Community

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Vision: A motivated and connected community leads positive change for people, land, water and biodiversity.

Photo of children and corporate volunteers helping to plant trees.

Community capacity and resilience are closely linked to the health of the catchment’s natural resources. The Goulburn Broken Catchment community has long been involved in the management of natural resources and continued buy-in is essential to achieve the large-scale, urgent and complex change needed to improve natural resource health and respond to climate change.

There are a number of drivers and trends influencing community capacity, resilience and involvement in NRM. Firstly, the people using and influencing the catchment’s natural resources are increasingly diverse, with many living outside the catchment. In addition, the majority of the catchment’s population now live and work in urban centres and towns with the transition to a service economy. This has resulted in residents increasingly valuing the natural environment to enhance their lifestyle, rather than for earning a living, similar to the large number of visitors who come for recreational activities such as fishing, camping and skiing.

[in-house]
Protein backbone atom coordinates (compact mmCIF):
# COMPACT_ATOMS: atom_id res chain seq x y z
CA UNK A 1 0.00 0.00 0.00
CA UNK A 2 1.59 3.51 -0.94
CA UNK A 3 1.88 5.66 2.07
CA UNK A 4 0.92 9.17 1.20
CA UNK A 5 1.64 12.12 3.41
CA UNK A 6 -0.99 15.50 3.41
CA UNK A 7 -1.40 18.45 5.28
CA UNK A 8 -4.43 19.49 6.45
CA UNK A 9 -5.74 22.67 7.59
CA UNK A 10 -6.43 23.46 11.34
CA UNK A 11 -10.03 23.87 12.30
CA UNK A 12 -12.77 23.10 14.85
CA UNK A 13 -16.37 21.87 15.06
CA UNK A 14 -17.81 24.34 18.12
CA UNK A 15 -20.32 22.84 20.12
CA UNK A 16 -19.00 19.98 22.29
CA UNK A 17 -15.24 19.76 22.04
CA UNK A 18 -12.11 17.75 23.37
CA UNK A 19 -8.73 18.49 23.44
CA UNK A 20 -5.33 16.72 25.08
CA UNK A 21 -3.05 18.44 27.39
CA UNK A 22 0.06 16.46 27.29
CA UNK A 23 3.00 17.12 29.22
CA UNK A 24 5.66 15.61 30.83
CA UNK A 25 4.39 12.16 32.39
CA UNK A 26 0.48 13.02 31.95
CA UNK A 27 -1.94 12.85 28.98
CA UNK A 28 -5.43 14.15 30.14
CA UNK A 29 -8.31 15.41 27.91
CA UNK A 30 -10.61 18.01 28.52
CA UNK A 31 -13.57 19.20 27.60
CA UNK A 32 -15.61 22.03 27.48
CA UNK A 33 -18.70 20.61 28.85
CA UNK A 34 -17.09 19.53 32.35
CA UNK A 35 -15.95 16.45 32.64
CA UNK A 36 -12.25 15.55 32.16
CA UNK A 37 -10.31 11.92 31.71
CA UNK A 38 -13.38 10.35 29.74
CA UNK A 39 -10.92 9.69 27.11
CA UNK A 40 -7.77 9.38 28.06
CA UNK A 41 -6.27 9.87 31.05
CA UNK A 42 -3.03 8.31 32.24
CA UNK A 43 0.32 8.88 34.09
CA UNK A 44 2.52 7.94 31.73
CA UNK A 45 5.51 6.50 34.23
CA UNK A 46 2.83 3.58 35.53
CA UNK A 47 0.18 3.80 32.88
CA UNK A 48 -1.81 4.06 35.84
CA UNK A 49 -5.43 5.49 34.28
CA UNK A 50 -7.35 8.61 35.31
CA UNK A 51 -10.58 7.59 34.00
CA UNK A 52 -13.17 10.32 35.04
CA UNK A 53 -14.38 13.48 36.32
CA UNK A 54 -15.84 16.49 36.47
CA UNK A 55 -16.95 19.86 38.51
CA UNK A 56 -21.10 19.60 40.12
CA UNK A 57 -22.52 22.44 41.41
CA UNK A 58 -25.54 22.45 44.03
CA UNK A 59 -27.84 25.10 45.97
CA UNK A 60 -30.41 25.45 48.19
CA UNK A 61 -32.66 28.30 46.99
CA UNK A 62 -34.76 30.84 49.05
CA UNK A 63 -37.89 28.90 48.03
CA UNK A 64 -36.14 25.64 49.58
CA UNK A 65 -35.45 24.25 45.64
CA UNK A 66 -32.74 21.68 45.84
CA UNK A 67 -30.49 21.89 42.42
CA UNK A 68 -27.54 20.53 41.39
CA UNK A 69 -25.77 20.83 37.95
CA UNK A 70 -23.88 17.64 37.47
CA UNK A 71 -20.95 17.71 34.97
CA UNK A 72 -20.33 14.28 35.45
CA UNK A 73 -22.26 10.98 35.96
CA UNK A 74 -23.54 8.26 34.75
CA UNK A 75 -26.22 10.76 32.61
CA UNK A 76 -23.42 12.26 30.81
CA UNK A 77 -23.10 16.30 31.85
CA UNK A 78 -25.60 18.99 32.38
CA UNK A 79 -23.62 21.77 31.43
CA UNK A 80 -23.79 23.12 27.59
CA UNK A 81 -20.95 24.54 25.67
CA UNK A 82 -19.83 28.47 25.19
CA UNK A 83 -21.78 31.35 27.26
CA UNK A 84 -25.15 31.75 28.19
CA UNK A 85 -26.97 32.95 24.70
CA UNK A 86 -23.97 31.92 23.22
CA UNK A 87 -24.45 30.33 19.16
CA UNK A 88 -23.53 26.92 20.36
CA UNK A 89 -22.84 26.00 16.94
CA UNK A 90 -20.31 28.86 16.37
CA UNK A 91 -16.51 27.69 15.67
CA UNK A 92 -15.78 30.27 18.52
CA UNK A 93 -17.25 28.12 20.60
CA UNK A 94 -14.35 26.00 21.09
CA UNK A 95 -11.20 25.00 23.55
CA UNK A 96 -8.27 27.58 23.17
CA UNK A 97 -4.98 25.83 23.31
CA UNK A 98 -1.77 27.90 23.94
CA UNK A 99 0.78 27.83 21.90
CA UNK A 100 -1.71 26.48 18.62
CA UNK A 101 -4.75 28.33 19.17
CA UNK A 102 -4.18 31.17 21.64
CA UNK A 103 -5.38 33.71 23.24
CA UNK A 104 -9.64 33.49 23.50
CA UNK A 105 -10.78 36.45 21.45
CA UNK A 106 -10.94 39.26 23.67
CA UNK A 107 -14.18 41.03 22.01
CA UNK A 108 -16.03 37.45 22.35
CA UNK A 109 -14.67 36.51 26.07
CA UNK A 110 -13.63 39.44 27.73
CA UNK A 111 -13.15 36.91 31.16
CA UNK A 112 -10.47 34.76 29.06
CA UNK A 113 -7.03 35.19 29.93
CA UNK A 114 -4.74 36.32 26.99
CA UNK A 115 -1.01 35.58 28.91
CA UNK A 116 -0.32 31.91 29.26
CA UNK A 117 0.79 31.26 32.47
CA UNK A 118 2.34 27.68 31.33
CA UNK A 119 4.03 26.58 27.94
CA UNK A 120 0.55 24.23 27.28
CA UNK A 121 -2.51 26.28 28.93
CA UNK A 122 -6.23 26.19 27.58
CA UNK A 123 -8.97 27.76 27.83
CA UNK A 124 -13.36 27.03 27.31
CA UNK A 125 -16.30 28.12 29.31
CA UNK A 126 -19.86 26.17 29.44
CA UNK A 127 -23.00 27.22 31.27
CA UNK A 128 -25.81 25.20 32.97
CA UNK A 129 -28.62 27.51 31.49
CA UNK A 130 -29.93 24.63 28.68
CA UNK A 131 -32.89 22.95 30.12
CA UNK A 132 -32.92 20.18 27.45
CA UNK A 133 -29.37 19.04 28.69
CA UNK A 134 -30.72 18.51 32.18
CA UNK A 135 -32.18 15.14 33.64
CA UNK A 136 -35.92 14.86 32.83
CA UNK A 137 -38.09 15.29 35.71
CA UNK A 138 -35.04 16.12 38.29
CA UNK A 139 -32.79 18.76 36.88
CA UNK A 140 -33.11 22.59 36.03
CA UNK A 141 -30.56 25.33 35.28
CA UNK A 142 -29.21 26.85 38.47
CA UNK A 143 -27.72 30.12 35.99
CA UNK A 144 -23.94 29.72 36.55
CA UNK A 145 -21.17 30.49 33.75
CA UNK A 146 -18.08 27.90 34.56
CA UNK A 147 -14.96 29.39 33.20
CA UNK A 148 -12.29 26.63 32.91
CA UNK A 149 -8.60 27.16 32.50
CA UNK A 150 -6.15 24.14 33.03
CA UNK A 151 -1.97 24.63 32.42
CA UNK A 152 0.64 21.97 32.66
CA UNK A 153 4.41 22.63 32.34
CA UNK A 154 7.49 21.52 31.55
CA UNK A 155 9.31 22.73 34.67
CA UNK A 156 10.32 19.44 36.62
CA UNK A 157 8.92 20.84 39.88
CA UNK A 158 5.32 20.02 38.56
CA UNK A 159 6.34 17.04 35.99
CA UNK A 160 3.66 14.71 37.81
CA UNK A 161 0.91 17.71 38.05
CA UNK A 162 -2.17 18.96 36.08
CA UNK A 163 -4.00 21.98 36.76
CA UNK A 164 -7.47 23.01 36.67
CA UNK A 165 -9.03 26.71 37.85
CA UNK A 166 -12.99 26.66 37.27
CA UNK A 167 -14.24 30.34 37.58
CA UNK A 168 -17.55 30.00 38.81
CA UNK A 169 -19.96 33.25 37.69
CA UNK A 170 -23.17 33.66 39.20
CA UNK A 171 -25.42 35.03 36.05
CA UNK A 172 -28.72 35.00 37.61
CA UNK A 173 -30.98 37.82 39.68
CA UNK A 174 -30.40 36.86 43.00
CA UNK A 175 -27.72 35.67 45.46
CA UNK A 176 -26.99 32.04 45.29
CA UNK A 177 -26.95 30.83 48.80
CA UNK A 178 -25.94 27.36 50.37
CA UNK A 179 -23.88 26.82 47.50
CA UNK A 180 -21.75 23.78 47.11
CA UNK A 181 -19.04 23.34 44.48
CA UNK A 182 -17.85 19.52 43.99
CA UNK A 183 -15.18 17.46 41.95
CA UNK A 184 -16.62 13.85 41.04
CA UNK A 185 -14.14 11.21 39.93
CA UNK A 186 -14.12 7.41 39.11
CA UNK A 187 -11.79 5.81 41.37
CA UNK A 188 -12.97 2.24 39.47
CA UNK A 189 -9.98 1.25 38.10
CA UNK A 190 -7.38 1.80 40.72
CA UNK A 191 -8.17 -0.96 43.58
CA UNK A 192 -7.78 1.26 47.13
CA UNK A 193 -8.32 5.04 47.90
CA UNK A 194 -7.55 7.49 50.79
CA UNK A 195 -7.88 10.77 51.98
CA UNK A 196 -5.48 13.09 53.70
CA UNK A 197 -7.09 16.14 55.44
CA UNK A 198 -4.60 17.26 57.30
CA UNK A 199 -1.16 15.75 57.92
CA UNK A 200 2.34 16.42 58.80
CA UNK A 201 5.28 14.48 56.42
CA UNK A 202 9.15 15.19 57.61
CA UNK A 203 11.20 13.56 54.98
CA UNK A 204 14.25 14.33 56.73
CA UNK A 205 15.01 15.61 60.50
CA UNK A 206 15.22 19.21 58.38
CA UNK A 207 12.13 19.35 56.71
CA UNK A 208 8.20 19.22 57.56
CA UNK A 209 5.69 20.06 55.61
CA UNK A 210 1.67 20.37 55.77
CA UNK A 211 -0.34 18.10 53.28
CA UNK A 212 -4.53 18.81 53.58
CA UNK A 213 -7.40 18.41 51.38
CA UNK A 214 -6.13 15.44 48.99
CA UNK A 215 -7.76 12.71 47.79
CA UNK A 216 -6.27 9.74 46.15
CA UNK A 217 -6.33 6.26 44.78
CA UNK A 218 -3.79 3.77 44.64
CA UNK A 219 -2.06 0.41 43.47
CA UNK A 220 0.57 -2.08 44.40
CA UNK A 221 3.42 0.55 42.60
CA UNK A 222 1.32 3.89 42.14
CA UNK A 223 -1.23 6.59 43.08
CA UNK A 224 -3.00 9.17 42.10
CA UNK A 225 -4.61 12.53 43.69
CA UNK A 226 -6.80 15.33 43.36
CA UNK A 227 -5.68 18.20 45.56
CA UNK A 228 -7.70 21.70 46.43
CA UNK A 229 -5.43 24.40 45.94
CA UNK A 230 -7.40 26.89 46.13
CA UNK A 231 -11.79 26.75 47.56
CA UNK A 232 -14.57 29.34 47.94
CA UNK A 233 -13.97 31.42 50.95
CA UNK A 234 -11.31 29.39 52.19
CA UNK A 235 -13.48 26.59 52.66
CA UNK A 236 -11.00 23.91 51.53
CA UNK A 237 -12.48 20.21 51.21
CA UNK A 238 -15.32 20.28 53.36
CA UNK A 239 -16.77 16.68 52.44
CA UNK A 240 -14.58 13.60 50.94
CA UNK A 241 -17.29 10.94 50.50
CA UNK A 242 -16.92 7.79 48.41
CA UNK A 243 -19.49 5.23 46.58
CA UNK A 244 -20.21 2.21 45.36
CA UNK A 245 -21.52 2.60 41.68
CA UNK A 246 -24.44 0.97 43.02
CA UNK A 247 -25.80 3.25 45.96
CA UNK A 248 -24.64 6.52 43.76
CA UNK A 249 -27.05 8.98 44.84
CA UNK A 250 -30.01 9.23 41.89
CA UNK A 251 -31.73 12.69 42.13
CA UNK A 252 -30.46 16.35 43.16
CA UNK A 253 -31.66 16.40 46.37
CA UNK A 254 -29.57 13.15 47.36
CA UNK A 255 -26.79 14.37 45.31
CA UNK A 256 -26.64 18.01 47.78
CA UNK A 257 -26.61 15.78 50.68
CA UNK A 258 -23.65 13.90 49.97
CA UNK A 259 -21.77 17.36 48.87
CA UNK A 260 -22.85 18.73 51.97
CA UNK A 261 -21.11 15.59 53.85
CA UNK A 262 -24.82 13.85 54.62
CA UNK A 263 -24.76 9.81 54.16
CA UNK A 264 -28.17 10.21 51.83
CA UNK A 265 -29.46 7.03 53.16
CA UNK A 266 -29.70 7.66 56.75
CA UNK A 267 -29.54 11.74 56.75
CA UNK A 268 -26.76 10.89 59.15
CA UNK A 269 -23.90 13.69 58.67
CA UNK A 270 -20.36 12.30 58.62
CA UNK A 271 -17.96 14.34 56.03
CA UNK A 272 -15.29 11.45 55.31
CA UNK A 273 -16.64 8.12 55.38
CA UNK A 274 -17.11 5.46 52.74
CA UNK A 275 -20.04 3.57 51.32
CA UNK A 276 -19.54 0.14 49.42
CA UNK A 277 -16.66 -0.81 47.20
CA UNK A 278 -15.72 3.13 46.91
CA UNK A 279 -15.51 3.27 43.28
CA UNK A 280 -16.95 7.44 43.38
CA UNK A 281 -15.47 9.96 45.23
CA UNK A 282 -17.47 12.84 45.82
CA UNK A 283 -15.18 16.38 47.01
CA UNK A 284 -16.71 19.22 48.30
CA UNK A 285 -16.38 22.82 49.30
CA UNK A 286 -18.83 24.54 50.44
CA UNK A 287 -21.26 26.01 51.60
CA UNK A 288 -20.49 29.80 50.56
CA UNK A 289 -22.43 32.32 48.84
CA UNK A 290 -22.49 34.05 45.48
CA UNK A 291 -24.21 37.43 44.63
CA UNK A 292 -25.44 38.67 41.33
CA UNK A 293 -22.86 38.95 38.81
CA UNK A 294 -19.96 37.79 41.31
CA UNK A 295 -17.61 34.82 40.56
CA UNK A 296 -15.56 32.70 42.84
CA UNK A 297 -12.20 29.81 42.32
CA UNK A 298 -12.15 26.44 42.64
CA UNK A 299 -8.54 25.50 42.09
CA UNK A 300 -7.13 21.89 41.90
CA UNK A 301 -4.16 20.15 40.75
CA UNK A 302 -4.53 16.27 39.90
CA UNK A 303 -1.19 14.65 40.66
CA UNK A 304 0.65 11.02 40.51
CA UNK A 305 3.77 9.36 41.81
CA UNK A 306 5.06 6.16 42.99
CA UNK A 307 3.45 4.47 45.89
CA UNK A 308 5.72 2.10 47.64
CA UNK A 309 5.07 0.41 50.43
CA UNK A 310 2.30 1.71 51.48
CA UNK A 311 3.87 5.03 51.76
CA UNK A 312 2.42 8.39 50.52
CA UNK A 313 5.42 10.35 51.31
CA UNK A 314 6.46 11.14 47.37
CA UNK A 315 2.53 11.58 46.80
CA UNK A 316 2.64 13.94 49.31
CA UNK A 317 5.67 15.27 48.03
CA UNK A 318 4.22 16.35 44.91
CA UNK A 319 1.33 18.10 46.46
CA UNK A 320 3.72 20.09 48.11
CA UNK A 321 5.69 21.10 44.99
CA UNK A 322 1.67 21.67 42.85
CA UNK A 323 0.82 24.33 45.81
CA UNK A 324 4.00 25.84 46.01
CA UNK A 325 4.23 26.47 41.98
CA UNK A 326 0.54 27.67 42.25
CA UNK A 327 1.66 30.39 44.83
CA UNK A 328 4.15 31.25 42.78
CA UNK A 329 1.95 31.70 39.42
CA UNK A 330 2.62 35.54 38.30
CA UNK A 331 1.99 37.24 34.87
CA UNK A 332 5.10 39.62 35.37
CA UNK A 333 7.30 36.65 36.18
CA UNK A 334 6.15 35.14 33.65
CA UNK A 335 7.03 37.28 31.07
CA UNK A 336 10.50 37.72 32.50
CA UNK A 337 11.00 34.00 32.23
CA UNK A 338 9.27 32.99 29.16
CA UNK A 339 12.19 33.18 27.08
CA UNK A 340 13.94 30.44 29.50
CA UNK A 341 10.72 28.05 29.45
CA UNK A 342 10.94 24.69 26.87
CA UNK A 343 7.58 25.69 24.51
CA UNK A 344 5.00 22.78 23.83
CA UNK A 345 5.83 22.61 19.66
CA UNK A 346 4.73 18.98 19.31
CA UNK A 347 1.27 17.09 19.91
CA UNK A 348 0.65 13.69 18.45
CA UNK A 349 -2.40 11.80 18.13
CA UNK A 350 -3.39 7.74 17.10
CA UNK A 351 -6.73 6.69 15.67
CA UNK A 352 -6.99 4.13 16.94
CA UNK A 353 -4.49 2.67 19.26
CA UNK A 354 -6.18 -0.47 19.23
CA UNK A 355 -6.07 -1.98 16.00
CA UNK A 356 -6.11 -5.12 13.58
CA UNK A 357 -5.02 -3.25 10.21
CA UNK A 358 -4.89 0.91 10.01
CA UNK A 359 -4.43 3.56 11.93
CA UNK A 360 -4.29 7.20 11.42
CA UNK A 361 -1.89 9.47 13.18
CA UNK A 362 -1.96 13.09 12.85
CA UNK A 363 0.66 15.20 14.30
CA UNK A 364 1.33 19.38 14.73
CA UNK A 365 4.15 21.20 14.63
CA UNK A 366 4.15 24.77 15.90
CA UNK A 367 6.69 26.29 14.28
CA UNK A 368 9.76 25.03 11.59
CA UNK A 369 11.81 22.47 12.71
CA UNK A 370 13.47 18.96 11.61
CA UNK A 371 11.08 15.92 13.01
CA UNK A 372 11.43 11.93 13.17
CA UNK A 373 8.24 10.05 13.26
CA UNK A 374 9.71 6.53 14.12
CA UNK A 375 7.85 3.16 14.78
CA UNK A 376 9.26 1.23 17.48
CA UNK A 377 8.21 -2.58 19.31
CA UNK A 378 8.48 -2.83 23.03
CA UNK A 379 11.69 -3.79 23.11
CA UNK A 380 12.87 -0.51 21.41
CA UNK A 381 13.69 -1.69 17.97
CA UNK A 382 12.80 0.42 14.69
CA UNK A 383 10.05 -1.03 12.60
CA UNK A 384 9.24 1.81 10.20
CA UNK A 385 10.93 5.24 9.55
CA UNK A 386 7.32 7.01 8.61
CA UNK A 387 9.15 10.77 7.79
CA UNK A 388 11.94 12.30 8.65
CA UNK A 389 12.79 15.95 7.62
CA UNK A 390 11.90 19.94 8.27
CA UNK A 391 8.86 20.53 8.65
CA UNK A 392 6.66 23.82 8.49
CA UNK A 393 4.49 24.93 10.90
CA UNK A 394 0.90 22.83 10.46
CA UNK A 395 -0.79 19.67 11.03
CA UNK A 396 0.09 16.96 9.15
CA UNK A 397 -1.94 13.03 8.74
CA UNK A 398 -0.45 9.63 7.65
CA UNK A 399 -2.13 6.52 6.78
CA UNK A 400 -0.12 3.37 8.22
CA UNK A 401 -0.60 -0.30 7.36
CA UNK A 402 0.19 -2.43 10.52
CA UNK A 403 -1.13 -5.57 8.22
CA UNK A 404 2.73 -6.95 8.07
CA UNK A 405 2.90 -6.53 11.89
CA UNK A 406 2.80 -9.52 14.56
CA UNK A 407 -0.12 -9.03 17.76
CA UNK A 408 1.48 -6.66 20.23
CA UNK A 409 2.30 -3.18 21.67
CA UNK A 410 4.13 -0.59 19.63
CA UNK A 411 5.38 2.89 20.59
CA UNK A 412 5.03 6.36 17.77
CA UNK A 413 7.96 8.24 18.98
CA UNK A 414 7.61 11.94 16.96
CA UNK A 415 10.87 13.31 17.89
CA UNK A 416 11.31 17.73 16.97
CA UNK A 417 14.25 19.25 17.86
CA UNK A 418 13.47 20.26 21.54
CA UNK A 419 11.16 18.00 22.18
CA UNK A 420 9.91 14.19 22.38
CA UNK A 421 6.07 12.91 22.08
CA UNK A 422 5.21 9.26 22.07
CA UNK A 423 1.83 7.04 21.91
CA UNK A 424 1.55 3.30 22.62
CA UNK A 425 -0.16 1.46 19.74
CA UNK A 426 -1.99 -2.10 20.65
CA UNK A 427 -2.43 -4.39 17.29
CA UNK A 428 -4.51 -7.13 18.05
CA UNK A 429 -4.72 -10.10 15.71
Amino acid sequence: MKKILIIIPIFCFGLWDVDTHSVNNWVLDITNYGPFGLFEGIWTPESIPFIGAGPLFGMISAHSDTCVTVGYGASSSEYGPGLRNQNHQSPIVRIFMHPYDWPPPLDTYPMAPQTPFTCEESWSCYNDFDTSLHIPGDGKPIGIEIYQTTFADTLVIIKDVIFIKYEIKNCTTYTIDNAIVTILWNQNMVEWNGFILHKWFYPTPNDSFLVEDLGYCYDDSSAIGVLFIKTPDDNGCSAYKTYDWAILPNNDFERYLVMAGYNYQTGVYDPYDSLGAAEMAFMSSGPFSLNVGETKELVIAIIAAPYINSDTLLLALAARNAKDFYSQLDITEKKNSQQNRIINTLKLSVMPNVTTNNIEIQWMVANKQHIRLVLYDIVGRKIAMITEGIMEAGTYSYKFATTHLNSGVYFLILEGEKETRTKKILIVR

Adding to the complexity, the people managing natural resources are not always the same as those using or benefitting from them. The catchment’s natural resources may be managed publicly, by government and Traditional Owners, and/or privately, by farmers and lifestyle landholders, with differences in management approaches and values. For example, much of the private land is managed for agricultural production, and while NRM is critical to the sustainability of agricultural businesses (private benefit), it also provides a lot of benefit for the community and environment (public benefit).

With changes in the catchment population and the increasing diversity and complexity between natural resource users and managers, community engagement in NRM is changing. Furthermore, with increasing and competing priorities for public resources, combined with the urgency to improve the catchment’s natural resources, the demands on community volunteers are increasing along with the need to explore new investment opportunities and engagement models.

A snapshot of the community theme of the strategy is provided in Figure 37, click on the tabs below for further details.

A diagram summarising the community theme content of the strategy, with four main sections: current situation in 2021, critical attributes, medium-term outcomes and what success looks like in 2040. The content of the diagram is described in the information below the diagram.
Figure 37: Summary of the community theme of the Goulburn Broken Regional Catchment Strategy

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